“As local authorities in northeastern Syria announce the discovery of new mass graves belonging to the victims of Islamic State in Raqqa, families whose loved ones disappeared during the group’s control over the region hope they might finally get some answers. The First Responders, a rescue and recovery team in northeastern Syria, earlier this month announced finding a mass grave in the western outskirt of Raqqa’s Farusiya, raising the number of discovered sites to five this year.  Following the announcement and the recovery of 16 bodies from the grave, the families of the victims are calling on authorities to prioritize a speedy identification process of the remains. “The coalition and the Syrian Democratic Forces (SDF) must support The First Responders team with technical support so they would be able to verify the identities of the bodies found in mass graves and under the rubble of buildings that were destroyed during the battle to defeat IS in the city of Raqqa,” said Ensaf Nasser who has been looking for her husband since IS kidnapped him in 2014. Nasser’s husband, Foad Ahmed el-Mohamed, was a local journalist taking pictures of wounded civilians at Aisha Hospital in Deir el-Zour city when IS militants broke in and took him away.”


Asharq Al-Awsat: Iraqi Security Forces Thwart ISIS Infiltration Attempt On Border

“The Iraqi National Security Forces thwarted an infiltration attempt of ISIS terrorists on the western border with Syria, in Nineveh. The Security Media Cell issued a statement Monday, announcing that units of the National Security Agency received intelligence information about possible infiltrations in various spots. The intelligence teams set several ambushes and were able to arrest three terrorists, including a Syrian national. During interrogation, they admitted to being members of the ISIS terrorist organization and that they participated in most of the battles against the Iraqi forces. Based on their confessions, the terrorists were planning to form new military detachments to carry out terrorist operations. In addition, the intelligence agency announced that it arrested 10 terrorists in Saladin governorate, north of Baghdad. The agency said in a statement that through continuous monitoring, its units arrested 10 wanted terrorists, in accordance with the provisions of Article 4 of the constitution, for their affiliation with ISIS in separate areas of the governorate. The security units also coordinated with Sulaymaniyah security forces and arrested two terrorists while trying to flee to one of the neighboring countries.”


The Jerusalem Post: Turkey’s Relationship With ISIS Proves It's Deserting Its European Allies

“With Turkey’s increasingly divisive and destabilizing influence in the Middle East, the region’s biggest concern for the West yet could be President Recep Tayyip Erdogan’s burgeoning Islamist tendencies. In order to understand the Turkish role in the threat of ISIS, borne from the Muslim Brotherhood, it is necessary to rewind six years. 2014 marked the year when ISIS became a very real threat to the Middle East; within one year it had managed to take over a third of Iraq and half of Syria, employing 200,000 fighters in its control. ISIS quickly became successful in producing oil and selling it as an important source of income, not to mention that it was able to ensure a constant supply of weapons, ammunition, vehicles and advanced communication devices. The question is, how was it possible for ISIS to become a functioning state so quickly? With its increasing connections to Turkey over the years, whether through its oil industry or housing wanted members of the Muslim Brotherhood, this “neighborly” relationship is one that is repeatedly examined for consequences and decisions that Turkey is instrumental in today.”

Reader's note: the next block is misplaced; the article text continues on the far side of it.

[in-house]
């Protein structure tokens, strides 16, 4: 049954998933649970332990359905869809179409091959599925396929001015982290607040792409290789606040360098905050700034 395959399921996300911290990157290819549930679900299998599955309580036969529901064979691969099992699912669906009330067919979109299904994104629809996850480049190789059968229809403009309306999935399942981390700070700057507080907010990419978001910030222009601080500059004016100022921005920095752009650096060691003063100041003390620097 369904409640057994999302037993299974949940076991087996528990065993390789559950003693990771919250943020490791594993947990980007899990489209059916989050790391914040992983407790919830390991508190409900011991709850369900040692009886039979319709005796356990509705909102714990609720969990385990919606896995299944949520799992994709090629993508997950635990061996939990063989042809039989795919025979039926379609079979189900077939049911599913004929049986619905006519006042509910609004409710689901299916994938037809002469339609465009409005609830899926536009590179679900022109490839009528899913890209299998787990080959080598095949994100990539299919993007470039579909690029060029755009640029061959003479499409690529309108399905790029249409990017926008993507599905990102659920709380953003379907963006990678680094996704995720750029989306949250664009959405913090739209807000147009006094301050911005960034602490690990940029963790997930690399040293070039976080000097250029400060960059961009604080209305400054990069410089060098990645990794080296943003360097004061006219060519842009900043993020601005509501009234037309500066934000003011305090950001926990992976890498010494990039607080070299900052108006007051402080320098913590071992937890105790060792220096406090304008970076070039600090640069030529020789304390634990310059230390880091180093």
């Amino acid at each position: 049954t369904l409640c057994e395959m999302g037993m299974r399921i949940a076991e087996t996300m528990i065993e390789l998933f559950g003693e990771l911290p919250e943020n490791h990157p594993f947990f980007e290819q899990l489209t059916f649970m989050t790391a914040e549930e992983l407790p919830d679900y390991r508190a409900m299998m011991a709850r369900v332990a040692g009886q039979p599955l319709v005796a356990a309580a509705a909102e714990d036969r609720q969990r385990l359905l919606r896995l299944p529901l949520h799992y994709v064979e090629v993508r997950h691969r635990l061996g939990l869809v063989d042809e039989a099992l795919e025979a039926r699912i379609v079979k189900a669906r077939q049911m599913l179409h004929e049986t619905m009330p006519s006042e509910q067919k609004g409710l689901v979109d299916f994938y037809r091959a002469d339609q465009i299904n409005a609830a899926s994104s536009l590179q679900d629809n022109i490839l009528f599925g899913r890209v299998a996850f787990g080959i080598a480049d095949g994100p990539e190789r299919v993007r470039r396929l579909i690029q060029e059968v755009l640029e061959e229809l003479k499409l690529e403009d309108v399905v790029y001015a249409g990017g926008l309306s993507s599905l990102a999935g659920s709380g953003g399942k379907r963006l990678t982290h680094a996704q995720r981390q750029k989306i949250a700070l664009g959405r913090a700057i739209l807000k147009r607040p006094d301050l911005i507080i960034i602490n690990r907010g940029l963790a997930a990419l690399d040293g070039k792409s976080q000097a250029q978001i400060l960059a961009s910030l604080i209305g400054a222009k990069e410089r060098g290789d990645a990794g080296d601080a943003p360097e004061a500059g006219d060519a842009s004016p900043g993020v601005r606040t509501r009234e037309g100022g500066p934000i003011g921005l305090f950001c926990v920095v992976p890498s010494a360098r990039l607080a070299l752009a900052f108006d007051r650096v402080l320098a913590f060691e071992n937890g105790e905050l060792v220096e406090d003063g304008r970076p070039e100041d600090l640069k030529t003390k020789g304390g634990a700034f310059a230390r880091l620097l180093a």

BBC News: Afghan-Taliban Peace Talks: What's Next?

“History took a front seat at the table this month when Afghan enemies formally sat face to face for the first time to embark on negotiations to end what is now regarded as the world's deadliest conflict. “We'll start introductions on the left,” suggested Masoom Stanikzai, the grey-bearded chief negotiator of the Afghan government's chosen delegation who only just survived a suicide attack nine years ago by bombers posing as messengers of peace. From the other long table, on the other side of the glittering Qatari ballroom, another Stanikzai of no relation loudly interjected with a grin. “You always do things from the left,” chimed in the white-bearded deputy head of the Taliban team, Abbas Stanikzai. “We mujahideen start from the right always.” In an instant, in these very first moments, would-be peacemakers were pulled back to days gone by when they brandished banners for communism or Islam - a violent war of words which sparked the Soviet invasion of 1979 and a fire which kills and maims across Afghanistan to this day. History has left its calling card in these talks which are as emotional as they are historic. Forty-two negotiators, one for every painful year of war, are now charged with the Herculean task of turning this page.”

The National: Afghan Violence 'Too High' Says US As Kabul-Taliban Talks Falter

“The level of violence in Afghanistan is unacceptably high and the United States expects further setbacks during talks, the Special Representative for Afghanistan said on Tuesday, as the Afghan government and Taliban remain far apart on even the most basic issues 10 days into talks meant to end two decades of war. “By any measure, current levels of violence are too high,” US Special Envoy for Afghanistan Zalmay Khalilzad told a House of Representatives hearing. “We know that reductions are possible,” Mr Khalilzad said. Despite the difficulties, the talks are the best hope for peace in years and come as a result of a February pact between the Taliban and the United States, allowing US forces to withdraw in exchange for Taliban promises on terrorism. But the militant group has refused to agree to a ceasefire and the war is grinding on. At least 57 members of the security forces have been killed in recent days in clashes across Afghanistan. With all foreign troops due to be gone by May 2021, pressure is building on the US-backed government in Kabul as it grapples with how to share power with its implacable foe or contend with a likely Taliban push for military victory.”